been recommended for use in nonintensive highway plantings, riparian areas, windbreaks, erosion control projects,
wildlife habitat improvement projects, and conservation
plantings (Antieau 1987; Atthowe 1993; Flessner and others
1992). Because of their growth habits, showy inflorescences,
and fall coloration, both species are attractive ornamentals.
Creambush ocean-spray was first cultivated in 1827 and
gland ocean-spray in 1853 (Rehder 1940).
Native Americans made digging sticks and arrow shafts
from the hard wood and straight branches of ocean-spray
(Anderson and Holmgren 1969; Daubenmire 1970; Hopkins
and Kovalchik 1983). Fruits of gland ocean-spray were
eaten by Native Americans of the Great Basin, and pioneers
made nails from its wood.
Both North American ocean-sprays are tetraploid, with
2X = n = 18 (Antieau 1986; Goldblatt 1979; McArthur and
Sanderson 1985), and both exhibit considerable morphological variation. A genetic basis for variability in such characteristics as growth habit, growth rate, leaf morphology, and
flower abundance in creambush ocean-spray is suggested by
common garden studies (Flessner and others 1992).
Flowering and fruiting. Although the showy terminal
panicles and floral buds of both species develop in early
spring, flowering is delayed until late spring to mid-summer.
Fruits ripen in late summer and are dispersed by wind and
gravity through November (Hitchcock and others 1961;
Stickney 1974) (table 2). The insect-pollinated flowers are
small, creamy-white, perfect, and perigynous (Hitchcock
and others 1961; McArthur 1984). The entire disk lining the
hypanthium gives the genus its name (Greek: holo = whole
and diskos = disk). Each flower produces 5 villous, lightyellow achenes that are about 2 mm long (figures 1 and 2).
Seeds are broadly oblong and contain a thin endosperm and
an embryo with ovate cotyledons (figure 2) (Ley 1943).
Collection, cleaning, and storage. Ocean-spray achenes are among the smallest of shrub fruits. Estimates of the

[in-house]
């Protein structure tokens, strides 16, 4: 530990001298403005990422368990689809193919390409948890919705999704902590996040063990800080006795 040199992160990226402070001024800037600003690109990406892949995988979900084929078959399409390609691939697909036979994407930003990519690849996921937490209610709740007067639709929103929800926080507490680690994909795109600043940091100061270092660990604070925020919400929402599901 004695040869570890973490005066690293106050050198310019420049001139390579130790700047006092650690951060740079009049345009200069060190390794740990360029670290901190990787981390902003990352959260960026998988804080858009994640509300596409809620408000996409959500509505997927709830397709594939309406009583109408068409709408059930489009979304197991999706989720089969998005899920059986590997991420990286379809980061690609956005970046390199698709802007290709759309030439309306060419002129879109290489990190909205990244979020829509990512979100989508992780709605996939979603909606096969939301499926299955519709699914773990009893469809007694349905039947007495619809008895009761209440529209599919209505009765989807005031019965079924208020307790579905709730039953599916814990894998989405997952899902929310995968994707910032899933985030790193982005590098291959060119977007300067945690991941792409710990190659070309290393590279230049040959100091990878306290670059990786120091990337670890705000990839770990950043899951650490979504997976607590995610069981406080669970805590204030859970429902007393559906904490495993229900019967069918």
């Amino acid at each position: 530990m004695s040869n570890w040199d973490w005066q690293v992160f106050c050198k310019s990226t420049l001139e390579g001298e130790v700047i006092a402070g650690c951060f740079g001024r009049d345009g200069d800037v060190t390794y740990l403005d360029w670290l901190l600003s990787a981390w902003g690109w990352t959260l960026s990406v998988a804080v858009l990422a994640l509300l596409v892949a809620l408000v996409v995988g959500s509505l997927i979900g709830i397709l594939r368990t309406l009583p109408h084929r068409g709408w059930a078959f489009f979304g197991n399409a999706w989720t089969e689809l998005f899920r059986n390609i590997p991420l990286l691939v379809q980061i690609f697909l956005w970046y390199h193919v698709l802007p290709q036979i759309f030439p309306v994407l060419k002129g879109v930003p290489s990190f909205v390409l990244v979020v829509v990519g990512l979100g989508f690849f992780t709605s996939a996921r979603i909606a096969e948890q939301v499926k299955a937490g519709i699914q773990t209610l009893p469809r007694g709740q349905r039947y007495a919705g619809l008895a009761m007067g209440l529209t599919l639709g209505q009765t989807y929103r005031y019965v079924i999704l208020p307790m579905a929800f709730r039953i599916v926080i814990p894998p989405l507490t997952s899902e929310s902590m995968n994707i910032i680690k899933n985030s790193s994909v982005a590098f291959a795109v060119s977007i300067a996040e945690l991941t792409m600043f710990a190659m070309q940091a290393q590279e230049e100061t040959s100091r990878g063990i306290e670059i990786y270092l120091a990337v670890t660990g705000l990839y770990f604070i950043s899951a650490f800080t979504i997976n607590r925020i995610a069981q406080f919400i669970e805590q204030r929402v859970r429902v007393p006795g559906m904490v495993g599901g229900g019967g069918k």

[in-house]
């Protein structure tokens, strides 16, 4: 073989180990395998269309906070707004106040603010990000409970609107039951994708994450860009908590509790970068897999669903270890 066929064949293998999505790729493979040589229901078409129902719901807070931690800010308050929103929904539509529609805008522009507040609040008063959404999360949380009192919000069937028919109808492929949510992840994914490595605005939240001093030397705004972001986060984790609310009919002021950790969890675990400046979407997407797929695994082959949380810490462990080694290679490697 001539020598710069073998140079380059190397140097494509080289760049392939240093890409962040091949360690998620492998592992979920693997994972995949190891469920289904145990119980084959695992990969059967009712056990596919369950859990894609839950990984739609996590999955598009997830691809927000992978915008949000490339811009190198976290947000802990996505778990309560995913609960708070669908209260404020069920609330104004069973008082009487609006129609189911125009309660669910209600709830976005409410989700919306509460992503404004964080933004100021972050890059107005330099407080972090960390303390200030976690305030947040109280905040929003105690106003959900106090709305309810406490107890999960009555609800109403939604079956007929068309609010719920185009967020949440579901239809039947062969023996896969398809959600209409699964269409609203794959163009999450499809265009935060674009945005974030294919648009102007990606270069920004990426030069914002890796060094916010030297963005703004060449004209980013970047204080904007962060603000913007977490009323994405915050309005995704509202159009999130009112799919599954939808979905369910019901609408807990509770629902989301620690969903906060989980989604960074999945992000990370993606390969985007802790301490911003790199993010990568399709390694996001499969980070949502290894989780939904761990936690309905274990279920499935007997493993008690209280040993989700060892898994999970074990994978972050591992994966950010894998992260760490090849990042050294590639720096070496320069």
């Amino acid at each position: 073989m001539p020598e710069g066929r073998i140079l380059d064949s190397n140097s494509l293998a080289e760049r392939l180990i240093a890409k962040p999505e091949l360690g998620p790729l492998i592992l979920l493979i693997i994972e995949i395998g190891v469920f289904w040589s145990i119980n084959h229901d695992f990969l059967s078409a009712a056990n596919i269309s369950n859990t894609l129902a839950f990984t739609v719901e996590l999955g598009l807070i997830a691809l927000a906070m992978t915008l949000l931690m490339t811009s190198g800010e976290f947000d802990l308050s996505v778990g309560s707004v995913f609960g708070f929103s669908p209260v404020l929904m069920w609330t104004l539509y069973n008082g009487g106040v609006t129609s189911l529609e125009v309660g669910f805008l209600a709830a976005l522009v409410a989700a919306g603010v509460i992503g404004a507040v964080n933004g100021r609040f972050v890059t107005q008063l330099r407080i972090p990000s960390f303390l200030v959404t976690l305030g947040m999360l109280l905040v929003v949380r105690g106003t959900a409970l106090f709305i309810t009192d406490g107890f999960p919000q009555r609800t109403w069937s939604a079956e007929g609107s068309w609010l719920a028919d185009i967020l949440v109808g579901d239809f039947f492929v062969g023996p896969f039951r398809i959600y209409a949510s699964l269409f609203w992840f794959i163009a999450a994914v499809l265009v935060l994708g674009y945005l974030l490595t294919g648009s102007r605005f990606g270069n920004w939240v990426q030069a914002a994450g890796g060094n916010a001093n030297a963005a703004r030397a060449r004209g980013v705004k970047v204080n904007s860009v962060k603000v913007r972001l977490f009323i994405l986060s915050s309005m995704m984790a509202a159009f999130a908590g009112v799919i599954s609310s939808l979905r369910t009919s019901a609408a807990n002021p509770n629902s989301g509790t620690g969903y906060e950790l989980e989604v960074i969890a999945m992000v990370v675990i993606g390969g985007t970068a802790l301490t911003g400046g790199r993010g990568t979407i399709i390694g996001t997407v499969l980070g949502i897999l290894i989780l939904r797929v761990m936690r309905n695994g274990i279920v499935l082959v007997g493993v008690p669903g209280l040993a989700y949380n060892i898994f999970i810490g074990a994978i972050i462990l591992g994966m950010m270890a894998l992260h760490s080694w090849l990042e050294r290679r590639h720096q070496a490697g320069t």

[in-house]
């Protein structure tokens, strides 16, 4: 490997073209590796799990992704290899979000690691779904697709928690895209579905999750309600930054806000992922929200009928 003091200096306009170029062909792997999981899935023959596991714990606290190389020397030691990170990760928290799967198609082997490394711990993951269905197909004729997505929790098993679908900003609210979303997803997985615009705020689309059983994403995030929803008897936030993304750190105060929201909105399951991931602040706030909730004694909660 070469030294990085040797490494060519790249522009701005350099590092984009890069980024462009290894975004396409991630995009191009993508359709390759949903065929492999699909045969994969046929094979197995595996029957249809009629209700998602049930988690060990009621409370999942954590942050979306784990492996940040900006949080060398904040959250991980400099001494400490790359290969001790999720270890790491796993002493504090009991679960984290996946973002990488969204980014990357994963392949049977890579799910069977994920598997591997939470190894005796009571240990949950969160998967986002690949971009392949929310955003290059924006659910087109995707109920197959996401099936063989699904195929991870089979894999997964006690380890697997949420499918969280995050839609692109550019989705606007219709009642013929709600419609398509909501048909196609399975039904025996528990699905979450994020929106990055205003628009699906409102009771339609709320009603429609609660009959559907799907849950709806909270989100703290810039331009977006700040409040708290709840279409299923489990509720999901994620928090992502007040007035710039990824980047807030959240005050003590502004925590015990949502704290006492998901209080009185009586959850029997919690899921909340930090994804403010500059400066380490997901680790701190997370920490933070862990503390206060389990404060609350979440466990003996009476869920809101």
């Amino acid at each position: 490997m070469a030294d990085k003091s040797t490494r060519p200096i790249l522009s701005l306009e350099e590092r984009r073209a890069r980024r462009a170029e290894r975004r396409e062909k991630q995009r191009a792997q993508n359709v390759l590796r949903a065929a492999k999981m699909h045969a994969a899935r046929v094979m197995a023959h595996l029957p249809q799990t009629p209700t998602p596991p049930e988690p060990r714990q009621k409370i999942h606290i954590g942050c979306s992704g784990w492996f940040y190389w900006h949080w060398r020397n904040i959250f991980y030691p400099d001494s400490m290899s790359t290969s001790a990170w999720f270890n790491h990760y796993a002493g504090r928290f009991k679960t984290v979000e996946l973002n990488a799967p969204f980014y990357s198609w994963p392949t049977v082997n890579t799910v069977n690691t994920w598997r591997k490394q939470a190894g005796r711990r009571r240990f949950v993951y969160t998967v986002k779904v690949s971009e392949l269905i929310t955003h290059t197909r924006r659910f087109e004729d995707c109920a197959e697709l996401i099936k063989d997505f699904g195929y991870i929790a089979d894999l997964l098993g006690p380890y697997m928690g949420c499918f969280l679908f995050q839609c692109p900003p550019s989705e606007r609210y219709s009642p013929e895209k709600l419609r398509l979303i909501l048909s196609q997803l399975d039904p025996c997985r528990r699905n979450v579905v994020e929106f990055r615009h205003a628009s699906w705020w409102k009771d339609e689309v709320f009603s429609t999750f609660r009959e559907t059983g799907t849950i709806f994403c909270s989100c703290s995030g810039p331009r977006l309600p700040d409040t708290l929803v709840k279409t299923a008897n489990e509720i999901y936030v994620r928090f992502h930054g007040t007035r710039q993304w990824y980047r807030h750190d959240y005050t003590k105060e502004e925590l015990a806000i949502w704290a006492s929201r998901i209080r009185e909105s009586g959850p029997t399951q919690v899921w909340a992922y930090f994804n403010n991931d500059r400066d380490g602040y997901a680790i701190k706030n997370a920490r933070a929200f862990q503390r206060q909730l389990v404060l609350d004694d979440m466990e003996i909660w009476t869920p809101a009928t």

number of cleaned achenes per weight exceed
11,000,000/kg (5,000,000/lb) for each species (King 1947;
Link 1993). Achene collection is tedious, and supplies are
Figure 1—Holodiscus, ocean spray: achenes of H. discolor,
creambush ocean-spray (left) and H. dumosus, gland oceanspray (right).
rare and costly. In addition, the achenes are difficult to handle because of their pubescence and small size. Achenes are
hand-stripped from inflorescences in late summer or autumn
(table 2) (Monsen 1996). Large debris in air-dried collections can be removed with a fanning mill. Small lots may be
cleaned by hand-rubbing and sieving (Link 1993).
Sound achenes are identified by examining imbibed achenes through a dissecting microscope for the presence of an
embryo. Using this method, King (1947) found that only 7%
of ocean-spray achenes collected were sound. In creambush
ocean-spray from British Columbia, viability was greater for
achenes collected in October or November than for those
collected in August or September (Marchant and Sherlock
Storage requirements for ocean-spray have not been
examined. The achenes appear to be orthodox in storage
behavior and can probably be stored for several years at low
water contents and temperatures.
Germination. There are no official testing prescriptions for this genus. Germination of creambush ocean-spray
seeds is enhanced by wet prechilling at 2 to 5 °C for 15 to
18 weeks (King 1947; Marchant and Sherlock 1984). King
Table 2—Holodiscus, ocean-spray: phenology of flowering and fruiting
Fruit ripening
Seed dispersal
H. discolor
N Idaho
N Idaho
Great Basin
Late July–early Sept
H. dumosus
Sources: Drew (1967), Jorgensen (2004), Mozingo (1987), Munz and Keck (1973), Orme and Leege (1980),Welsh and others (1987).
Woody Plant Seed Manual
Figure 2—Holodiscus discolor, creambush ocean-spray:
longitudinal section through an achene.
(1947) obtained 84% germination in 22 days when seeds
were chilled for 18 weeks before incubation at 20 to 24 °C.
Germination of gland ocean-spray has received little
study. Link (1993) reported that 16 weeks of wet chilling